For some, the first venture into art was in a classroom, or maybe at a kitchen table under the encouragement of artistically inclined parents. For artist Jamie O’Neill, the most impactful art lessons began on the streets.
When he started out, his canvas was not linen, but rather walls, subway cars and tunnels, abandoned automobiles and boxcars.
To understand the work of this artist, you must first look at the outsider art many people label as “just graffiti.” Within the art forms “on the street,” each has a tight-knit group of supporting artists, rivalries and levels of expertise — just as in traditional art culture.
Understanding Street Art
Graffiti can be broken into two genres. The first is street art comprised of stencils, paintings and stickers. The second is lettering, which is also known as graffiti writing.
At one end of the spectrum, lettering may consist of a simple word thrown up with a marker to tag a gang’s territory. At the other end, it is the finely tuned, stylized and distinctive lettering recognizable to all street artists, and which represents the best of the best.
Graffiti lettering has a rich history, recognizable inspirations (period pop-culture personalities, television shows and movies, as examples) and masterful artists held in great esteem by emerging graffiti writers.
Numerous graffiti artists have shifted into the mainstream art world. They are showing their art — now painted on canvas — on gallery walls rather than in the streets. And, university art courses incorporate their works into syllabuses, while books and documentaries set out to explore the meaning behind the art.
O’Neill is one such artist who transitioned to canvas after years creating eye-catching lettering on the streets.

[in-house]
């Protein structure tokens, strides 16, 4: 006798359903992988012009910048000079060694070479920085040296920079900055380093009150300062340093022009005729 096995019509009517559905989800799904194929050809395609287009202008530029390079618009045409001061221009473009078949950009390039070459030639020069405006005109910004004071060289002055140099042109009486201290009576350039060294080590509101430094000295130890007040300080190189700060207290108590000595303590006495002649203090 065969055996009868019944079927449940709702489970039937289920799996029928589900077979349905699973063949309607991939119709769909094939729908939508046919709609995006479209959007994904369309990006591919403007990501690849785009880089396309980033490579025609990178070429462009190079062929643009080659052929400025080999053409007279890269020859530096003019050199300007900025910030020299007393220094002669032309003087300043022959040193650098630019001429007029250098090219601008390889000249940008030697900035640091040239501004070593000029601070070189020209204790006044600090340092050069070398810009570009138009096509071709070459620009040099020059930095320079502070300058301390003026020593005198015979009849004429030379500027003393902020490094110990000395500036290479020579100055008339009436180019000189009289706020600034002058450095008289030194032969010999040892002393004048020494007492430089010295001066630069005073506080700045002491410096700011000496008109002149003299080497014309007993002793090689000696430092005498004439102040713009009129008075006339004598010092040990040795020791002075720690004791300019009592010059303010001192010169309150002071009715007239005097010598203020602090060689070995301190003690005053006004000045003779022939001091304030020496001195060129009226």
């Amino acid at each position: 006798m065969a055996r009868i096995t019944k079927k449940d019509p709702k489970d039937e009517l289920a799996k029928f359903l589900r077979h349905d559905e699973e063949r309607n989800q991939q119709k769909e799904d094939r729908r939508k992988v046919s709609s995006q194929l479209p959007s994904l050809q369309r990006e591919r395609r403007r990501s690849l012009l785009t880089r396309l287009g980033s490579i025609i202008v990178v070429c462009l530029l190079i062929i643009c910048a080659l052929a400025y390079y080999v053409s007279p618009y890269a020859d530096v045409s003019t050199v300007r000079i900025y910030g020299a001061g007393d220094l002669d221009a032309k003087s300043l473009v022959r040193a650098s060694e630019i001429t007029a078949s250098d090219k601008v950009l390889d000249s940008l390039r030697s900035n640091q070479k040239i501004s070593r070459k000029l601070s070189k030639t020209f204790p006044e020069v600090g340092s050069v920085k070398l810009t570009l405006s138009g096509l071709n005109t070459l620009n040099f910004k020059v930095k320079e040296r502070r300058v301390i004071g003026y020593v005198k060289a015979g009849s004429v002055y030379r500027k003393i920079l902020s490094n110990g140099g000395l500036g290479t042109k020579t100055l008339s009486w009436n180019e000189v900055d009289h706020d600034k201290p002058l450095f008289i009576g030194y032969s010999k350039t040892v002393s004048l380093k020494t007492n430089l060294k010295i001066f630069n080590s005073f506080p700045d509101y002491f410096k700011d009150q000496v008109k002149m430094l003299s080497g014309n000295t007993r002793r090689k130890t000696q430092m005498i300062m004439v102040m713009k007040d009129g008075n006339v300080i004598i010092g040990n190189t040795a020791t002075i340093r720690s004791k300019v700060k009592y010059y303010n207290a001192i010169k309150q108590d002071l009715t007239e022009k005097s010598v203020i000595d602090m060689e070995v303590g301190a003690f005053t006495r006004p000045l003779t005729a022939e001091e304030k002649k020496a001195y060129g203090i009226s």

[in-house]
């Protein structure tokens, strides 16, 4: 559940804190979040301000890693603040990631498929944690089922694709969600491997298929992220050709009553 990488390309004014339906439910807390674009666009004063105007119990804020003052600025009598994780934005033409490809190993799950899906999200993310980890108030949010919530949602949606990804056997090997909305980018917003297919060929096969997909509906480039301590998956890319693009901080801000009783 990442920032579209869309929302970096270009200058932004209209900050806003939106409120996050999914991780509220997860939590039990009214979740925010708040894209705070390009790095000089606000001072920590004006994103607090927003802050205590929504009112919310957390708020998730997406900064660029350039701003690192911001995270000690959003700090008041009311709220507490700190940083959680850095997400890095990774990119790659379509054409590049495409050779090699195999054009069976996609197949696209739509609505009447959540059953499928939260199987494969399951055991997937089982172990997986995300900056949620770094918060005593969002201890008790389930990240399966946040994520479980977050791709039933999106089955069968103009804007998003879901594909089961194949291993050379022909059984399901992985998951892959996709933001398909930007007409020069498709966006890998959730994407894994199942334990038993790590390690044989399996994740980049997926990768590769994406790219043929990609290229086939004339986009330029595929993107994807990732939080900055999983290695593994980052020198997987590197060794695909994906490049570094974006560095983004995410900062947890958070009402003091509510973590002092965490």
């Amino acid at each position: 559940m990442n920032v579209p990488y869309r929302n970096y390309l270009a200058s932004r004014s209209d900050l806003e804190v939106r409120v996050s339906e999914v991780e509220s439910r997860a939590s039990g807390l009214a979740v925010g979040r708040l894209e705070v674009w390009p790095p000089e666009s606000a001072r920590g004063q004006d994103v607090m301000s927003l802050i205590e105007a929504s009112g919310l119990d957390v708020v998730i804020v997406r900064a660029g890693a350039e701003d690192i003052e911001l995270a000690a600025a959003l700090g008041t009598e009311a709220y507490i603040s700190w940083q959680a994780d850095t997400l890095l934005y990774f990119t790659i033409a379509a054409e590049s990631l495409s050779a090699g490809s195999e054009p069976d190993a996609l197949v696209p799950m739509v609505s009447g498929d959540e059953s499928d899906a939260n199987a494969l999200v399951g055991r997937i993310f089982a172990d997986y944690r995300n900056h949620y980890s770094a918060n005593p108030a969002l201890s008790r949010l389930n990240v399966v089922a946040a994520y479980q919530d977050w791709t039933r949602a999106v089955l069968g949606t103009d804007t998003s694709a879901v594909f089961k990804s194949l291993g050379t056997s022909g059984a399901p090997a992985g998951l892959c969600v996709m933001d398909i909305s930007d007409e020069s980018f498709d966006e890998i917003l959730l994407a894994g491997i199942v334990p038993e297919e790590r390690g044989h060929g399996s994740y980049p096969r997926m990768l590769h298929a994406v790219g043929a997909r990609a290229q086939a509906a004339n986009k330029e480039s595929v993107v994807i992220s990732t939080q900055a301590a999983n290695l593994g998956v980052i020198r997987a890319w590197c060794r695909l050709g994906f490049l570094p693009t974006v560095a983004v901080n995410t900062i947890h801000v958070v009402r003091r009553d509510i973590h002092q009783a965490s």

Learning to Write
Riding through Boston in the backseat of his parents’ car, O’Neill’s first graffiti memory is seeing letters written on an old incinerator. “I was just a kid, and so I was less interested in creating the art and more concerned about what my street name would be.,” recalls O’Neill. “Years later at the University of Massachusetts at Dartmouth, I discovered magazines about graffiti. I was amazed that people were creating with spray paint.”
This spray paint art was very different from the art O’Neill saw displayed in museums growing up and while studying the works of the Old Masters — which all art so unattainable to him. But spray paint? That was something he could do.
“For me, graffiti is an avenue of self-expression, an education in composition and the practice of mastering one’s craft,” he explains.
His infatuation for spray paint art quickly blossomed. He started to copy the masters of this craft in notebooks, writing their works again and again. He even took a class while in college, held off campus in the city.
This course and the surrounding city was finally the spark to ignite his graffiti art flame. And although he didn’t know a graffiti writer at the time, he would go out at night to letter the streets.
When he did finally meet fellow writers, they weren’t very impressed with O’Neill’s skill. “They said I had heart, but that I was terrible,” he recalls, noting the other artists were impressed with the places he was painting at, however.